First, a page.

FIGURE 1
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FIGURE 1. Schematic molecular components of endothelial cell-derived extracellular vesicles. EC-EVs have various EV-related molecules, such as tetraspanins, MHC, integrins, and lipids. EC-EVs also have unique endothelial markers, including VE-cadherin, E-selectin, P-selectin, PECAM, ICAM-1, MCAM, endoglin, and ACE. In addition, EC-EVs also contain various miRNAs that have biological functions in both normal endothelial physiology and pathogenesis. EC: endothelial cell, EV: extracellular vesicle, miR: microRNA, CD144: vascular endothelial (VE)-cadherin, CD31: platelet-endothelium cell adhesion molecule (PECAM), CD54: intercellular adhesion molecule 1(ICAM-1), CD146: melanoma cell adhesion molecule (MCAM), CD62E: E-selectin, CD62P: P-selectin, ACE: angiotensin converting enzyme, MHC: major histocompatibility complex.

Endothelial Cell-Derived EVs in Endothelial Pathogenesis

Endothelial dysfunction is a key initiating event in several pathological conditions. Vascular disorders increase permeability that can lead to vascular leakage and edema formation, perturb the balance between vasoconstriction and vasodilation, initiate the expression of adhesion molecules for inflammatory cell recruitment, and activate pro-inflammatory and pro-coagulant molecules (Rajendran et al., 2013; Fernandez-Hernando and Suarez, 2018; Huertas et al., 2018). Pulmonary ECs are exposed to various stresses, such as physiologic mechanical stress, endotoxins, and cigarette smoke. These stress stimuli impair endothelial functions and induce EV secretion (Heiss et al., 2008; Gordon et al., 2011; Liu et al., 2014; Letsiou et al., 2015). Furthermore, it has been reported that elevated levels of CD42b-/CD31+ endothelial microparticles are associated with vascular disease and endothelial dysfunction in patients with coronary artery disease, renal failure, and metabolic disorders (Amabile et al., 2005; Chironi et al., 2009; Wu et al., 2020). These evidences indicate that EC-EVs are also involved in endothelial dysfunction and various types of disease pathogenesis. Therefore, we will describe the pathological roles of EC-EVs in terms of endothelial dysfunction, especially inflammation, and senescence (Table 1).

TABLE 1
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TABLE 1. Key properties of EC-EVs in the endothelial pathogenesis.

Inflammation

The number of EVs is elevated in acute and chronic inflammatory diseases, such as sepsis, atherosclerosis, and diabetes mellitus (Helmke and von Vietinghoff, 2016; Freeman et al., 2018; Murao et al., 2020). In addition, emerging evidence implicates EVs as a causal and contributing factor in altering vascular cell phenotypes by mediating proinflammatory signaling pathways (Andrews and Rizzo, 2016). In human aortic ECs, EVs secreted by tumor necrosis factor-α (TNF-α) stimulation can act as paracrine mediators, inducing an inflammatory response (Curtis et al., 2009). Similarly, TNF-α-derived EVs activate the nuclear factor kappa-light-chain-enhancer of activated B cells (NF-κβ) pathway in human pulmonary microvascular ECs, thereby facilitating the inflammatory response (Liu et al., 2017). When exposed to inflammatory stimuli, ECs can sort many inflammation-related miRNAs, especially miR-328-3p and let-7d-3p, into EC-EVs, resulting in pathological neovascularization and vascular leakage (Yamamoto et al., 2015). Moreover, the atherosclerosis inducer, oxidized low-density lipoprotein (ox-LDL), is able to upregulate miR-155 expression in ECs. This miRNA is enriched in ox-LDL-induced EC-EVs, and miR-155-containing EVs regulate inflammation in association with atherosclerosis by monocyte activation (He et al., 2018). Thus, EC-EVs have the potential to induce inflammation through the composition of their cargoes.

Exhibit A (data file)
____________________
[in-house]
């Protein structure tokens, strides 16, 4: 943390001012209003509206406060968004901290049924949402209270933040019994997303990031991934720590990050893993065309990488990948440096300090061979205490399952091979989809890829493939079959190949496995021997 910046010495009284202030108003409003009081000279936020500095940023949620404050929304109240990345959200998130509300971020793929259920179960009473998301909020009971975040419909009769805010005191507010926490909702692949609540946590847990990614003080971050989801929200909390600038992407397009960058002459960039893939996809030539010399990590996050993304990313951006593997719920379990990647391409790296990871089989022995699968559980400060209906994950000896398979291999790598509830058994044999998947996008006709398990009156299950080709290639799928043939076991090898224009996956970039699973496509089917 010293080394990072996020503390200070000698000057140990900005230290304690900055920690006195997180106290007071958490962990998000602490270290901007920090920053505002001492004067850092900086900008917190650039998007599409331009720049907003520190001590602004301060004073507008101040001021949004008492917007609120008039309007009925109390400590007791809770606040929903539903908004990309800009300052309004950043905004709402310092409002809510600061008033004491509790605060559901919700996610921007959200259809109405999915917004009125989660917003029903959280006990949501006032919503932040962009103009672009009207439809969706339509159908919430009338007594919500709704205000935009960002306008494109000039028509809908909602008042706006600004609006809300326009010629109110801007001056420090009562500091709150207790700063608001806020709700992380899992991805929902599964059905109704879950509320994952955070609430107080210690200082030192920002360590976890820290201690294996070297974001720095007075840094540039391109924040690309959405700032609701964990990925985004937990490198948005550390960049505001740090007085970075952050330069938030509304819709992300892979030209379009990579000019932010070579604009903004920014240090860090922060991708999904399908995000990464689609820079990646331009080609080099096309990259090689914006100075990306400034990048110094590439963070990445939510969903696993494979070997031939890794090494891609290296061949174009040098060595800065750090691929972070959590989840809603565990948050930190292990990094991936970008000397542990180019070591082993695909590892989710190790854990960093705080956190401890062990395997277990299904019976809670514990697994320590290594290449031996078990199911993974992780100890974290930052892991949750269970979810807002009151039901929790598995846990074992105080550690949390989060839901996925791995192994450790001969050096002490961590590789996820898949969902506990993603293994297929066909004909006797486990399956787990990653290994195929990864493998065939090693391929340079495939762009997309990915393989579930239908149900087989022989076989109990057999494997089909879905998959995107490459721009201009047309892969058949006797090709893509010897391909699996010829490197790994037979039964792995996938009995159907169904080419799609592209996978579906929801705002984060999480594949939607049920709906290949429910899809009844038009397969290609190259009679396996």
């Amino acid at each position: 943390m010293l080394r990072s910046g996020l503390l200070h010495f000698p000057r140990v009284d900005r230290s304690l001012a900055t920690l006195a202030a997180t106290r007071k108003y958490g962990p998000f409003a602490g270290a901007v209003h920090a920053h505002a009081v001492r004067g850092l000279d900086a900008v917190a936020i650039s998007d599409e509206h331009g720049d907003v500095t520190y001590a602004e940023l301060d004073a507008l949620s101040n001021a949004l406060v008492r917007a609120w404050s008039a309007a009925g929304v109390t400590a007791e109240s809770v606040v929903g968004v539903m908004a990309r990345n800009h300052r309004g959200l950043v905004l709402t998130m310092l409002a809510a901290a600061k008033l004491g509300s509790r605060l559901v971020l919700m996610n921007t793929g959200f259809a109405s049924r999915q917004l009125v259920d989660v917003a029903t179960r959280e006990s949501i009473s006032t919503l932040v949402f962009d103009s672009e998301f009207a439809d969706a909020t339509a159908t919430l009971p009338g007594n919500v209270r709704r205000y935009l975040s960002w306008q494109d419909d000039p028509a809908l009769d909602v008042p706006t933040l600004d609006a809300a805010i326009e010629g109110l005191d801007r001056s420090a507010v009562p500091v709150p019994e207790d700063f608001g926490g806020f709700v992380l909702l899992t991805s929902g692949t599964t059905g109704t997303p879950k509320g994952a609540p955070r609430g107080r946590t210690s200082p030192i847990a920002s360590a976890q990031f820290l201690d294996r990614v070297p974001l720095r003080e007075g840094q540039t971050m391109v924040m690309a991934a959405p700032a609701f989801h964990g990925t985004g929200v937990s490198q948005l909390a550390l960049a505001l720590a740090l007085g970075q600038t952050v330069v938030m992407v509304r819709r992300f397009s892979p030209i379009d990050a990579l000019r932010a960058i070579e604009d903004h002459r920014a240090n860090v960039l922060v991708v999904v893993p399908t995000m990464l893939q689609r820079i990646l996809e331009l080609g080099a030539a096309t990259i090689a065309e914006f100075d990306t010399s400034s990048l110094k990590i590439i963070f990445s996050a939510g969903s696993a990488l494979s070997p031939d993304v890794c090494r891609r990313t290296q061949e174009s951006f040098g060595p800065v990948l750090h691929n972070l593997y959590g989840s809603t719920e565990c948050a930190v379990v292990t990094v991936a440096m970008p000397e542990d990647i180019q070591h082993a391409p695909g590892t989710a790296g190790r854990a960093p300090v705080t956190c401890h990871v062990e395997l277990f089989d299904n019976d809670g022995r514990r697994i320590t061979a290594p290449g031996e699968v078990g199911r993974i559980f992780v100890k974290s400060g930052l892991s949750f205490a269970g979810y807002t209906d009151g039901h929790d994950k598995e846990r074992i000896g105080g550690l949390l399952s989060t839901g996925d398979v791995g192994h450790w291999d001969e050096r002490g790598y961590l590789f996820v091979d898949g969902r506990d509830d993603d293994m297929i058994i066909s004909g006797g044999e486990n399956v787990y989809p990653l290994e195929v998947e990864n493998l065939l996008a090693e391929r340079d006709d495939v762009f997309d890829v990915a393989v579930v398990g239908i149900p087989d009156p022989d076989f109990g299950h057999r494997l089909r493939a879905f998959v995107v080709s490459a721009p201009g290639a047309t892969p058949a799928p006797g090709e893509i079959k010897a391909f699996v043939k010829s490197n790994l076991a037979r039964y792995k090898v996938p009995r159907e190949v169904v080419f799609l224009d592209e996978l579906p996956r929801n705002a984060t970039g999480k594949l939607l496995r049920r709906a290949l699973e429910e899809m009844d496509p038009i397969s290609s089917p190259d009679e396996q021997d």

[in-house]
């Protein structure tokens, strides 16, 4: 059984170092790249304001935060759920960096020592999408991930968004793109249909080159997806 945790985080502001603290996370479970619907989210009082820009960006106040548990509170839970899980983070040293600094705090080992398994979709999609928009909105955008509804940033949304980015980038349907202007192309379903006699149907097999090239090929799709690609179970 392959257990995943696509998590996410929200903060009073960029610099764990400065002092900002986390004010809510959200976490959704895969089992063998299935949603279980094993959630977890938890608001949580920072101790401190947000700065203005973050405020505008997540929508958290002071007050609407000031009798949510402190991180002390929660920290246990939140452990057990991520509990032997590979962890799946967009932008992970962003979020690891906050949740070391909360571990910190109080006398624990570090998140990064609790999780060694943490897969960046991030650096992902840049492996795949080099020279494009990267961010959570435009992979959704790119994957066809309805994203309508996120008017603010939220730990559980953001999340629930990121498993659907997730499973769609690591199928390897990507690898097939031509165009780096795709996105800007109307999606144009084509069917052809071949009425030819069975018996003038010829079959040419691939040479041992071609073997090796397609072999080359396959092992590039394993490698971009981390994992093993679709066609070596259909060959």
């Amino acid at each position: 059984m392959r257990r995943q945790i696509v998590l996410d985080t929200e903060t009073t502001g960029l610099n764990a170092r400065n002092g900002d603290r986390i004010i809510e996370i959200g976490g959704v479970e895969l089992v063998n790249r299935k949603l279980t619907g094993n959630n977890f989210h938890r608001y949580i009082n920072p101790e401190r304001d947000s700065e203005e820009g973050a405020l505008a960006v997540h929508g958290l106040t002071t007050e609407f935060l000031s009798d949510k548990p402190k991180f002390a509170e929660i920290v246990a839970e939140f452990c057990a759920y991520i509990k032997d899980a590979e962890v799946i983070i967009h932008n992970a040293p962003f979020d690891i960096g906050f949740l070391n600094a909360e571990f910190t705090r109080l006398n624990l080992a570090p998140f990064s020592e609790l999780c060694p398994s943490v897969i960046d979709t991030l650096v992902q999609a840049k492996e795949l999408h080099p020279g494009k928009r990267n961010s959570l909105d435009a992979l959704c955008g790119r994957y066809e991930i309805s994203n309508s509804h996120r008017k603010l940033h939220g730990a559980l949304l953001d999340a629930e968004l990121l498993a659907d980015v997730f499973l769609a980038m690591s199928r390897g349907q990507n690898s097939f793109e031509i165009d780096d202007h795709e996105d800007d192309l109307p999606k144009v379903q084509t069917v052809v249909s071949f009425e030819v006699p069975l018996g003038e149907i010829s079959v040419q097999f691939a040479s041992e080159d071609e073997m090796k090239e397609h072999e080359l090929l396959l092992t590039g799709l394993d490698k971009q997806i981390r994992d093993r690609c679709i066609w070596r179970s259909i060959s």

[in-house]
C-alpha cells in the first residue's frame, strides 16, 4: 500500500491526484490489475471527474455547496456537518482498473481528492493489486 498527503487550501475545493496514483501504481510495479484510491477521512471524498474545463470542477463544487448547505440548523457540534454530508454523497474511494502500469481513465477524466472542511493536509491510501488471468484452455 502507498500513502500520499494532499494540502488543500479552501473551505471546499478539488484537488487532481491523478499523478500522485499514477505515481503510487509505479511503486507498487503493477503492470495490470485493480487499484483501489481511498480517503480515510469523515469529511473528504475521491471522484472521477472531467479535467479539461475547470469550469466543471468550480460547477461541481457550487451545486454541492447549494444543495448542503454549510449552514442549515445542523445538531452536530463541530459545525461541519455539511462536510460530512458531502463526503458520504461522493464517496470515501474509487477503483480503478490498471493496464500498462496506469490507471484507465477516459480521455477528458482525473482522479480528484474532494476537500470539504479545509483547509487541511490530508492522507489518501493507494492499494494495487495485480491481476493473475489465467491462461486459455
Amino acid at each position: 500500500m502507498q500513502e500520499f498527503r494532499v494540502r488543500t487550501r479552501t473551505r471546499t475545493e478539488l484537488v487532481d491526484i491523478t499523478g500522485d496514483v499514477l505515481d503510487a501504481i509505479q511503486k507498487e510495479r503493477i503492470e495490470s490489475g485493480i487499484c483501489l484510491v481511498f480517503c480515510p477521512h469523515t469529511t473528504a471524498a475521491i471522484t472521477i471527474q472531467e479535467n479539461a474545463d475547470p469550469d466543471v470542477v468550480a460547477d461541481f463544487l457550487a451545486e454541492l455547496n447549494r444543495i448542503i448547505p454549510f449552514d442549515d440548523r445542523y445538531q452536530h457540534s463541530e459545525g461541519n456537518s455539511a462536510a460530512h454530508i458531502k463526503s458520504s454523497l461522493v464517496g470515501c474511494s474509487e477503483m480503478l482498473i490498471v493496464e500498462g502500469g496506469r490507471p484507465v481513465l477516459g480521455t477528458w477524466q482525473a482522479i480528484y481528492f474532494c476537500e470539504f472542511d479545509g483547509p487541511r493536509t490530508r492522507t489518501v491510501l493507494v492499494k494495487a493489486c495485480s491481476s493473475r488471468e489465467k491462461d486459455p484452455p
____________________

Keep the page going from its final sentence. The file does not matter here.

Senescence

Senescence is a cellular response that induces irreversible growth arrest accompanied by distinct phenotypic alterations, such as chromatin rearrangement, metabolic reprogramming, autophagy modulation, and the implementation of a complex proinflammatory secretome, collectively referred as the senescence-associated secretory phenotype (SASP) (Campisi and d'Adda di Fagagna, 2007). Senescence has important roles in normal development, in maintaining tissue homeostasis, and in limiting tumor progression. However, senescence has also been implicated as a major cause of age-related diseases (van Deursen, 2014). Senescent ECs have been implicated in the pathogenesis of endothelial dysfunction. Several lines of evidence suggest that senescent ECs are involved in responses to different types of damage, such as telomere erosion, ROS-mediated DNA damage, vascular inflammation, mitochondrial dysfunction, and the renin-angiotensin-aldosterone system, which are characteristic of dysregulation of vascular tone, increases in endothelium permeability, and impairment of angiogenesis and mitochondrial biogenesis, leading to endothelial dysfunction.

Importantly, accumulating evidence suggests that EVs derived from senescent cells can regulate the phenotype of recipient cells similar to SASP (Kadota et al., 2018). Our recent study showed that human primary lung fibroblasts from patients with idiopathic pulmonary fibrosis (IPF) have a senescent phenotype and secrete increased levels of EVs containing miR-23b-3p and miR-494-3p, which has been shown to induce mitochondrial damage, increase epithelial-cell DNA damage responses, and further lead to senescence (Kadota et al., 2020). This indicates that senescent fibroblasts control their surroundings by reinforcing senescence in a paracrine manner through EV cargoes like SASP. EC-EVs have been found to be an important mediator associated with cell senescence in the microenvironment (Takasugi, 2018). It has been reported that EVs derived from senescent ECs induce premature senescence in normal ECs in a ROS-dependent manner (Burger et al., 2012). Indeed, senescent EC-derived EVs have been reported to contain miR-31, miR-21, and miR-217, which act as pro-senescence effectors to ECs (Weilner et al., 2016; Alique et al., 2017; Lee et al., 2019; Mensa et al., 2020). In the endothelium, we can speculate that EVs derived from senescent ECs may transfer pro-senescence signals, resulting in disease progression and causing comorbidities through spreading cellular senescence.